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Utah court
upholds benefits for domestic partners

Utah court
upholds benefits for domestic partners

The court has ruled that a state constitutional amendment banning same-sex marriage does not bar Salt Lake City from offering health benefits to domestic partners.

A Utah court has ruled that a state constitutional amendment banning same-sex marriage and other legal recognition for gay couples does not bar Salt Lake City from offering health insurance benefits to the domestic partners of city employees. The suit was brought by a lesbian employee of the Salt Lake City Police Department on behalf of the local branch of the American Federation of State, County, and Municipal Employees.

"The court understood correctly that laws banning gay people from marriage do not in any way bar employers from choosing to provide domestic-partner benefits," said Margaret Plane of the the American Civil Liberties Union of Utah, which filed a friend-of-the-court brief in the case. "The court recognized that employers have important reasons for wanting to provide health insurance for the families of all their employees, and it's within their rights to do so."

On September 21, 2005, Salt Lake City mayor Rocky Anderson signed an executive order extending health and other employment benefits to city employees' same-sex and opposite-sex domestic partners. The governing body of the agency that administers health insurance for state and local government employees, the Utah State Retirement Board, then filed a petition in state court asking whether Utah's antigay relationship amendment prohibits the city from offering health insurance benefits to domestic partners.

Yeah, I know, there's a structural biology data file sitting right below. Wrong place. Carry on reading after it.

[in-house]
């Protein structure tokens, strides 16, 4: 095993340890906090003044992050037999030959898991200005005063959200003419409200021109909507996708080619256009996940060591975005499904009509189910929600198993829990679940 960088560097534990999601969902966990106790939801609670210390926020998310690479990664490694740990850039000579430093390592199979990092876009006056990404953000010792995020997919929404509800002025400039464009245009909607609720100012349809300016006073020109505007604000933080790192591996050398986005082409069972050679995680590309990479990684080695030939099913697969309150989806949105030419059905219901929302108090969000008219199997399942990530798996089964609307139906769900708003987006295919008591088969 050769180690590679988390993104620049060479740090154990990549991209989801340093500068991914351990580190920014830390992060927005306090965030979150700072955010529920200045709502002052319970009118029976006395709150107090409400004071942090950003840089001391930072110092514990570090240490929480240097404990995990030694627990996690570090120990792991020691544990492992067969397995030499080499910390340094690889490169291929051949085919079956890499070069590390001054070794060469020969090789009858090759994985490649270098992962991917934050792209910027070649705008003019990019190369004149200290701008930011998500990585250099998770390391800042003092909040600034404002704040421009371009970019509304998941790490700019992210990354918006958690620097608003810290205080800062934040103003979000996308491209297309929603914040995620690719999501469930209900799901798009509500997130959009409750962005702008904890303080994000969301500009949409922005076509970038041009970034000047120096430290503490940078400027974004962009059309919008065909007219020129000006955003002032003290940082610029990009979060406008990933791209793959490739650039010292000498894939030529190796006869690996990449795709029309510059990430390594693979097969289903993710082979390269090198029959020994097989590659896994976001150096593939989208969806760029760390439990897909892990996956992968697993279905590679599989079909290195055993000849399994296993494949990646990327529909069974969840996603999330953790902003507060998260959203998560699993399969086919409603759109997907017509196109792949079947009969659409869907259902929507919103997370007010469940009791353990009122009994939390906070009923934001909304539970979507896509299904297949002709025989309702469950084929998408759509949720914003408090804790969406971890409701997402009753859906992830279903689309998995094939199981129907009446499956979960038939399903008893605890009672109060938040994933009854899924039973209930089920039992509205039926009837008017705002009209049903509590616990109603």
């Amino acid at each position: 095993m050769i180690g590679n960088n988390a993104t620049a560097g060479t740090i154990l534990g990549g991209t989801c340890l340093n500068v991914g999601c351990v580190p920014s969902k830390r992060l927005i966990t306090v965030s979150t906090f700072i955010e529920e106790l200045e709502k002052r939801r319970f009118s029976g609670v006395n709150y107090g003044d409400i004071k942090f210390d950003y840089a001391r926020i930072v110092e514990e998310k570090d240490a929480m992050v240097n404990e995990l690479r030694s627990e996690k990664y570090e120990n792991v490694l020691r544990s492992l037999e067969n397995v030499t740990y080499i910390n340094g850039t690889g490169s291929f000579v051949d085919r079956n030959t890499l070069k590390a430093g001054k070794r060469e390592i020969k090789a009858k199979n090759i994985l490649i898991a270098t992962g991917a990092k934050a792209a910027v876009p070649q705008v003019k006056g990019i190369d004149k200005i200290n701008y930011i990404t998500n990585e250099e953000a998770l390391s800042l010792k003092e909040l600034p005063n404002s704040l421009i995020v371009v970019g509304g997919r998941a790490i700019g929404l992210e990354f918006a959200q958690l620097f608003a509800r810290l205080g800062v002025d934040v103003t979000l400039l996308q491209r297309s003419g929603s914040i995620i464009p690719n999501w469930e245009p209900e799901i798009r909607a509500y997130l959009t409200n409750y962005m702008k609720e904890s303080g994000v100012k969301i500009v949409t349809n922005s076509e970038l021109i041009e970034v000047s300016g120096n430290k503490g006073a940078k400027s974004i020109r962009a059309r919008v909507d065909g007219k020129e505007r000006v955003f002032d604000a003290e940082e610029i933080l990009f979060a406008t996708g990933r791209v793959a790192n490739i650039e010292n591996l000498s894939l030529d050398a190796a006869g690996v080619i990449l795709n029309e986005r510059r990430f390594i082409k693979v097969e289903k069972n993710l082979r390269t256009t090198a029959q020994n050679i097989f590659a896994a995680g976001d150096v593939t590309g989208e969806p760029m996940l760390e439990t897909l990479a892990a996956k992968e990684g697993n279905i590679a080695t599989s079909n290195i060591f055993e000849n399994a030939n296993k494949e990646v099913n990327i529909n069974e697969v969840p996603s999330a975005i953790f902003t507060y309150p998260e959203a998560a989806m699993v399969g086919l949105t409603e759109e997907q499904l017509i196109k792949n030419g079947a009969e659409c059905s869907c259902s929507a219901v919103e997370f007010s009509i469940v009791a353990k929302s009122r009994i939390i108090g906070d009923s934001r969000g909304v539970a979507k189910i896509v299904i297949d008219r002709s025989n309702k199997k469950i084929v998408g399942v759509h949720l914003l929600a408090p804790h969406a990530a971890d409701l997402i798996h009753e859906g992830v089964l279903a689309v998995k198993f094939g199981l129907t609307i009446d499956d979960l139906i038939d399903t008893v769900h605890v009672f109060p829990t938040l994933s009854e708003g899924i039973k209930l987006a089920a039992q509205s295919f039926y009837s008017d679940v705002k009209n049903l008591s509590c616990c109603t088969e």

In rejecting this argument, the court ruled: "The court is aware of no Utah law of general application to marriage that established health benefits as a perquisite of marriage. Health insurance programs, however common, are not required by law of either public or private employers, but are established voluntarily (or as the result of bargaining) to meet market-driven or other perceived needs. In their essence, employee health benefits are first and foremost simply a perquisite of employment."

The decision, which was issued on May 11, is welcome news for Salt Lake City Police Department employee Dianna Goodliffe, who has a 4-year-old daughter with her partner, Lisa. A little over a year ago their daughter was diagnosed with diabetes, making health insurance critical for their family. The decision will mean that Lisa will now have the option of working part-time and staying home to care for their daughter. (The Advocate)

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